According to my sources, several members from the R&D facility aimed to salvage the goods.  They ran some through washes, finding it highly inefficient.  They ran some down a conveyor hosing it off, to find the same inefficiency.  They then determined that sending the rolls to South Carolina to a bleachery plant (near Greenville) and vat bleaching them would be the best option.  This produced a denim that was spotty, obviously washed out, and effectively what would become better known as acid wash.  This was the second time that R&D and intelligent minds at Cone were able to produce a fabric using a slight difference in the process to develop a new offering.  The acid wash was a sales hit in New York at Cone's sales offices and it became highly demanded fabric.  
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Post Options Post Options   Thanks (0) Thanks(0)   Quote aho Quote  Post ReplyReply Direct Link To This Post Posted: 19 Jul 2013 at 6:55pm
Thanks for the thread and mini posts! Glad this history is able to survive somewhere...

...and btw, here I was all liking your photos on instagram without knowing it was you! Funny to connect the dots ;)
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Post Options Post Options   Thanks (0) Thanks(0)   Quote Guests Quote  Post ReplyReply Direct Link To This Post Posted: 20 Jul 2013 at 12:50am
Next story:

James Payne is a man that also went to NC State University for the textile program and came out to be hired by Cone, just like Ralph Tharpe, former Director of Technical Design among many other positions while working for the company.  James, according to Ralph, eventually found his home in Salisbury working in the Cone plant there.  He developed the plaid indigo denim that was for sale on Pacific Blue Denims a while back, and it was also he who helped Cone to begin the process of archiving their own history and garments and fabrics (Ralph would go on to champion this process and create a beautiful thing at White Oak between the archive room and the Found collection.


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Post Options Post Options   Thanks (0) Thanks(0)   Quote hoggreaser Quote  Post ReplyReply Direct Link To This Post Posted: 20 Jul 2013 at 4:11am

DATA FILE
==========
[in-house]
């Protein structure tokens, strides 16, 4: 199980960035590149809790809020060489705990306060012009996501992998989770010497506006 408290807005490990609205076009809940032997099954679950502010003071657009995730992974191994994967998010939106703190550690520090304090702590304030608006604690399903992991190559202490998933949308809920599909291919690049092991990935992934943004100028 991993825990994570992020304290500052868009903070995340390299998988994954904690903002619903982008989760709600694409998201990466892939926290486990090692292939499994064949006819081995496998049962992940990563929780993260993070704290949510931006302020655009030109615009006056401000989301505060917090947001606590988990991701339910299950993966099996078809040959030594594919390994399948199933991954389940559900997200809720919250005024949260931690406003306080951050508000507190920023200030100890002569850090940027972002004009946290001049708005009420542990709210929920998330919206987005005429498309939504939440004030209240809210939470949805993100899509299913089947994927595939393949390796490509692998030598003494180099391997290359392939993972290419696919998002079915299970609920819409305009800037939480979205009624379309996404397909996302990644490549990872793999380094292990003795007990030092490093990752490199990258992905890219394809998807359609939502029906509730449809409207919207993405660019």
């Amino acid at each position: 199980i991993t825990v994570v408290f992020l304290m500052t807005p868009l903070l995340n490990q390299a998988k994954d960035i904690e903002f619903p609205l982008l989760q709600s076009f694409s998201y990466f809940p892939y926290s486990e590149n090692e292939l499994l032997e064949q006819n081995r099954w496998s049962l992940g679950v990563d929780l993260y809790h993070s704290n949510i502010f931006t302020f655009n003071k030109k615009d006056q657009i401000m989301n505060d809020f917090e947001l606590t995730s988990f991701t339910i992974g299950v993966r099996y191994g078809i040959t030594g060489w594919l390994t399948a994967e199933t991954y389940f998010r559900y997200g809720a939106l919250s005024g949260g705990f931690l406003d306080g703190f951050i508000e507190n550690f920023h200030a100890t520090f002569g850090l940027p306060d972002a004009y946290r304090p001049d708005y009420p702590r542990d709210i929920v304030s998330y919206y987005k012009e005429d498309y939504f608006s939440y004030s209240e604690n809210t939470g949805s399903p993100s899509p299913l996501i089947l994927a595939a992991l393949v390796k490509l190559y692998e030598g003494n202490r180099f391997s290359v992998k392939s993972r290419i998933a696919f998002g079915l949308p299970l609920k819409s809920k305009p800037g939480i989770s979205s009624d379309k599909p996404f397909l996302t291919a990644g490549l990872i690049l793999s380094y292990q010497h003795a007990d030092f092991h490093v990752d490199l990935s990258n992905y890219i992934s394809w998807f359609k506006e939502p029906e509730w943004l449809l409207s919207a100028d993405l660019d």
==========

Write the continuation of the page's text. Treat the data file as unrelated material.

I for one  am definitely interested in the heathered denim.
Carry on - as you were!
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Post Options Post Options   Thanks (0) Thanks(0)   Quote Guests Quote  Post ReplyReply Direct Link To This Post Posted: 21 Jul 2013 at 5:41am
I've got several sanforization machine diagrams that can confirm the accuracy of the technical side of the story.  Wally (Wallace) Culbreth (pronounced Coal-berth), a mill retiree who has never lived anywhere but the mill village, in one of only two houses (one he was born in and the one they live in now his wife was born in) on Hubbard Street near White Oak, told me this story.  He worked for White Oak's beaming room for 37 years before retiring, but sometime during his career, someone working in the sanforizing room decided to jokingly add a sheet of sandpaper to the roller, resulting in the denim being roughed up and softened, picked slightly, and texturally resulting in what he referred to as heathered denim.  I found this interesting, not just because of the vocabulary used in the story Wally told, but merely by the fact that this was done as a comical joke and it resulted in a demanded product that sold for more when it was merely carefully damaging raw goods with sandpaper.  

Interestingly enough, heathered denim is when fiber colors are used that create an altogether different color (black/white producing salt and pepper, etc.).  Heathered is also at times referred to as frosted.  

What was actually produced was an abrasion denim that could possibly have been the forefront of knowledge leading to different washes on the denim before sales.  This is interesting to me because now Cone (when ordering direct from White Oak) offers Raw, Rinse, Vintage, and Antique for washes on their fabrics.